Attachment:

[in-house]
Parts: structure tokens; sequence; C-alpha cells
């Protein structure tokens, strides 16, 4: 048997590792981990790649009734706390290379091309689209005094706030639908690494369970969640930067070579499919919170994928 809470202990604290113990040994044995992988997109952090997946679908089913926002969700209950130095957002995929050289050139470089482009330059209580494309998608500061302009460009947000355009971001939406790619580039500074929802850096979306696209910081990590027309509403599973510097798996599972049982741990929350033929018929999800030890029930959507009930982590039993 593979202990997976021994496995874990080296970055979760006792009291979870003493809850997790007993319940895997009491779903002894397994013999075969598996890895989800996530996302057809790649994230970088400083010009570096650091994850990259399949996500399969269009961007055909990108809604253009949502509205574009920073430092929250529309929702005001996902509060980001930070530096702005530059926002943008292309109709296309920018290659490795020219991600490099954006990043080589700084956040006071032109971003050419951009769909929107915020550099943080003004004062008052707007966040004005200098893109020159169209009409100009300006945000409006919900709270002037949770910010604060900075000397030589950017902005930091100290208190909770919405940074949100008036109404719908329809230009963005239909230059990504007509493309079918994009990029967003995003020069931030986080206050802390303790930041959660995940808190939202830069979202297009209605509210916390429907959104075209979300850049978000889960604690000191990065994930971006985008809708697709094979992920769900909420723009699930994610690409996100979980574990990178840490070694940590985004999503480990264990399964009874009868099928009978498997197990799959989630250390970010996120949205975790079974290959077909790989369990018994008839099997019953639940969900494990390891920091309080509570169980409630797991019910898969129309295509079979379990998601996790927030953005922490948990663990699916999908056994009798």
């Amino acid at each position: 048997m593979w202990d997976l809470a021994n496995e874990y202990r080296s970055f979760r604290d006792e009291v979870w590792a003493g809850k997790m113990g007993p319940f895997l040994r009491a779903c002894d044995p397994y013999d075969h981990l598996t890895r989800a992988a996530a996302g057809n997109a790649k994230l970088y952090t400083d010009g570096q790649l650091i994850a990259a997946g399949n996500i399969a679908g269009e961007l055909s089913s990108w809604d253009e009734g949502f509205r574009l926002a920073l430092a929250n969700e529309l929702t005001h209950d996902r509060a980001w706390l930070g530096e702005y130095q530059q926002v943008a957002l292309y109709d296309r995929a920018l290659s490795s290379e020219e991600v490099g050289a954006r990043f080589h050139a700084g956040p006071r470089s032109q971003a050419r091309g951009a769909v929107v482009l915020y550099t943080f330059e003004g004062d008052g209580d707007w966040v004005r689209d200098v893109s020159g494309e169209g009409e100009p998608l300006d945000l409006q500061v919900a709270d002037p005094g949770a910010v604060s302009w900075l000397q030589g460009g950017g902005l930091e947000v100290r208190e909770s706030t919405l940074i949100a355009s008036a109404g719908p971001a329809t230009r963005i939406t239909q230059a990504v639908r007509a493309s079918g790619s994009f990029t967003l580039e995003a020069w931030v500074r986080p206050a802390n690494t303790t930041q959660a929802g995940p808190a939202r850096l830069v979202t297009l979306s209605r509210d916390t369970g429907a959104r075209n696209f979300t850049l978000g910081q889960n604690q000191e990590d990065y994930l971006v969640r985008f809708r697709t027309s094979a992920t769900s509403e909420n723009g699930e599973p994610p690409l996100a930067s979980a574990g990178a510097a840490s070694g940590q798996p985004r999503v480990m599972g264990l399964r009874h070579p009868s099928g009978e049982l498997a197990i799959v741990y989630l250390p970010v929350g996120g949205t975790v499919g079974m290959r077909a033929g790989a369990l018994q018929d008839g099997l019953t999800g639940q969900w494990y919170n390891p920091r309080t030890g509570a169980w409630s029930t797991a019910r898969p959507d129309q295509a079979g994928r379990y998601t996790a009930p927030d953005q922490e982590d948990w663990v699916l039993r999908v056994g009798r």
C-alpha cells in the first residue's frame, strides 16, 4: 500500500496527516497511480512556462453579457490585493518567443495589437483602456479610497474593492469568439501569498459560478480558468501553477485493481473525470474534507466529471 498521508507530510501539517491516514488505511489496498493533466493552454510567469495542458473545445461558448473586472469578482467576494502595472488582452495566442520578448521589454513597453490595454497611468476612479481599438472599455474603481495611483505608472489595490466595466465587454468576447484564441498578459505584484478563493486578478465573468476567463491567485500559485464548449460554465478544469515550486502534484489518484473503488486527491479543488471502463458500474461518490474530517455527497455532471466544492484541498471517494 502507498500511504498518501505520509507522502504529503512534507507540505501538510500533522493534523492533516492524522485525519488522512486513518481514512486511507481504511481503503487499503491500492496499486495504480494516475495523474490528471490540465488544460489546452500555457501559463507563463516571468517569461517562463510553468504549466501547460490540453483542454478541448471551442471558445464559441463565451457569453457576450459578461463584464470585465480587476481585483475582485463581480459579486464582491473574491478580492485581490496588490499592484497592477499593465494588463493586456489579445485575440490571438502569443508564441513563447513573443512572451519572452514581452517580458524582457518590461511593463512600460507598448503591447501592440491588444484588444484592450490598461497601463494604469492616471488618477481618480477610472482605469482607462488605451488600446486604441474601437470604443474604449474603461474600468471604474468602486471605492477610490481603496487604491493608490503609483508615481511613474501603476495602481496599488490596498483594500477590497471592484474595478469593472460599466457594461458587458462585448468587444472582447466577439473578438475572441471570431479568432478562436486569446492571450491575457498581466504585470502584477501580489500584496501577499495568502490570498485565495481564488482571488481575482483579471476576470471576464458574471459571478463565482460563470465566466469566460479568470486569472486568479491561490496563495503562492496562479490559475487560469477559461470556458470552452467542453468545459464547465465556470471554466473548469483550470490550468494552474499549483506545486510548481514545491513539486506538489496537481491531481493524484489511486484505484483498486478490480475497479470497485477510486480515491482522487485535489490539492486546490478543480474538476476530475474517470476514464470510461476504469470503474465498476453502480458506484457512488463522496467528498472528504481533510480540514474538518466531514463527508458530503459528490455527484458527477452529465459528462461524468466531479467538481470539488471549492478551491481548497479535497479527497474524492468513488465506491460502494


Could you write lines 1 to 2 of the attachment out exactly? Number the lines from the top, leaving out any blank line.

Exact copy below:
[in-house]
Parts: structure tokens; sequence; C-alpha cells